The Montreal Canadiens, hockey lineups and the Peter Principle
This week, we get something different: a fanpost I wrote over at Habseyesontheprize.com, an online community for fans of hockey, the Montreal Canadians, and advanced statistics. The post is intended to be half-joking but half-serious; hope you enjoy.
Over the last 10 games Habs fans have been finally, at long last, blessed with a well-constructed lineup. At long last, the Pacioretty-Desharnais duopoly has been broken, Galchenyuk finds his natural home at C, Tomas Plekanec and Lars Eller are finally given proper linemates, our D pairings make sense, and all is right in the world. The result? A pretty cool 9-1-0 record over those 10 games, and although the process hasn’t been perfect, it’s been a breath of fresh air. We’ve come a long way, after all- from the dark periods of top-pairing Emelin, Plekanec’s rotating cast of Blundens, and all of that “first line chemistry”, which just about every NHL team had gotten wise to. It’s an incomplete journey, but progress is progress.
From our fortunate vantage point, I think it’s worth exploring why these poorly constructed lines seem to pop up everywhere and then stubbornly persist for months, if not seasons (I think our friends at PPP have a few things to say about that). Hockey stands out among professional sports in an interesting way: the four-line system leads to a dynamic whereby roster players inhabit a hierarchical structure, much like a company or other organization, and whereby good play can be rewarded by a promotion to a higher line or poor play a demotion. A hockey team, in other words, is somewhat of an organizational hierarchy.
With this in mind, I’d like to offer the following hypothesis:
The existence of so many persistently ineffective or inefficient lines in hockey can be explained by a well-known management principle, coined by Dr. Laurence J. Peter in 1968, called “The Peter Principle“. It states:
In an organizational hierarchy, every employee will rise or get promoted to his or her level of incompetence. The Peter Principle is based on the notion that employees will get promoted so long as they are competent, but at some point will fail to get promoted beyond a certain job because it has become too challenging for them. Employees rise to their level of incompetence and then stay there.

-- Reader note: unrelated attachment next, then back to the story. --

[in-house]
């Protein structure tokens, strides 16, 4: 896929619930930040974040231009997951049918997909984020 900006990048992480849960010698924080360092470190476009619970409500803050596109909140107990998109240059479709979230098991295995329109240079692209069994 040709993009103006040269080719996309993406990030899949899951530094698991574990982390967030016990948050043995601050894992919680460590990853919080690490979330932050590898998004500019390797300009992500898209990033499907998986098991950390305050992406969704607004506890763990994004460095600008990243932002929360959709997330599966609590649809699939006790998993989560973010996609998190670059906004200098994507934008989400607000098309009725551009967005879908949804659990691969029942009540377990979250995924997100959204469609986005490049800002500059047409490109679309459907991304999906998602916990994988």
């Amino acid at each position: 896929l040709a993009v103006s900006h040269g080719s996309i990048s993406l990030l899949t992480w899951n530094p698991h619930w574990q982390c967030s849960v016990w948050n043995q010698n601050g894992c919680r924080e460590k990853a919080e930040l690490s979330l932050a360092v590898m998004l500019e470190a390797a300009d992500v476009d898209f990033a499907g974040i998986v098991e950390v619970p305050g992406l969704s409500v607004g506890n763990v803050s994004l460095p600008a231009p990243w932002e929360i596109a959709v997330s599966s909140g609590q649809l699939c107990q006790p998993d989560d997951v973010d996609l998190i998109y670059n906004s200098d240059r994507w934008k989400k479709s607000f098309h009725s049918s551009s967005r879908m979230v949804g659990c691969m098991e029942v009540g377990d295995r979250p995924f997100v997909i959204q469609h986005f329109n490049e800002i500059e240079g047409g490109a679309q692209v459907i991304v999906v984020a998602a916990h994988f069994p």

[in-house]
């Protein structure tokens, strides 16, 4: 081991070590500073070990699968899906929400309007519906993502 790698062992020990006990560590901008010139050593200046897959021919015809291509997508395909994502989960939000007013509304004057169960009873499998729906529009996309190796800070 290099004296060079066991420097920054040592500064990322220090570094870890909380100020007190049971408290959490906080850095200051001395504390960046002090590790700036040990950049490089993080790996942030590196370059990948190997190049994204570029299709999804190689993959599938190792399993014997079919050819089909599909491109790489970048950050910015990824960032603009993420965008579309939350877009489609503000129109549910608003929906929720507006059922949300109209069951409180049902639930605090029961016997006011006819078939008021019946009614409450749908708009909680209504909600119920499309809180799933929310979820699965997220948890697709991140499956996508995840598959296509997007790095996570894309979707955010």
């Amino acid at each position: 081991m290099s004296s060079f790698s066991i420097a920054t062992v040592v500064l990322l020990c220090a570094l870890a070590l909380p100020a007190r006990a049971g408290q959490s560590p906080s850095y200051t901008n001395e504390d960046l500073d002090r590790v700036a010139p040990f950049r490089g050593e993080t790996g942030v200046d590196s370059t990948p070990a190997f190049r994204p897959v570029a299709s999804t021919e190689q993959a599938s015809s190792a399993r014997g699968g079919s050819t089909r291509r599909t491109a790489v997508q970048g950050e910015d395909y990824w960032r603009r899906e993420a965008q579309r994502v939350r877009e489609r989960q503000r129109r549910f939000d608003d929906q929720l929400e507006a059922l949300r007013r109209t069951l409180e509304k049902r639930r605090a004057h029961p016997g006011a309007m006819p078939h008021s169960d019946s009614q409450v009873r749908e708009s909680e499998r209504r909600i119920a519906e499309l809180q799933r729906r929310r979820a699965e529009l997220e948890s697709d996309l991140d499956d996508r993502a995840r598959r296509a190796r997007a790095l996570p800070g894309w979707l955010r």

It’s not hard to see how the Peter Principle applies when drawing up lines or promoting players from one to another. Should a player see a stretch of success, as most likely measured on the strength of point production, and subsequently get promoted to a different line with more challenging requirements (higher QoC or fewer offensive zone starts, for instance), they will either a) ‘level up’ and perform well, or b) have met their first level of incompetence. A promotion to incompetence will have two effects: to weaken the latter line (since one of its members will be sub-par), as well as to cripple the former line (where the player had been doing well, and which no longer has his services.) Correspondingly, as the Peter Principle goes on to state,
Work is therefore accomplished by those employees who have not yet reached their level of incompetence.
Just as an engineer who has not yet been promoted to a management position will likely be carrying out ‘the real work’, so too might one expect a 3rd line to thrive until some of its members are promoted upwards, and the remainder of the line becomes ineffectual due to the loss of that player’s competent contribution. (Remember the EGG line? Good times.)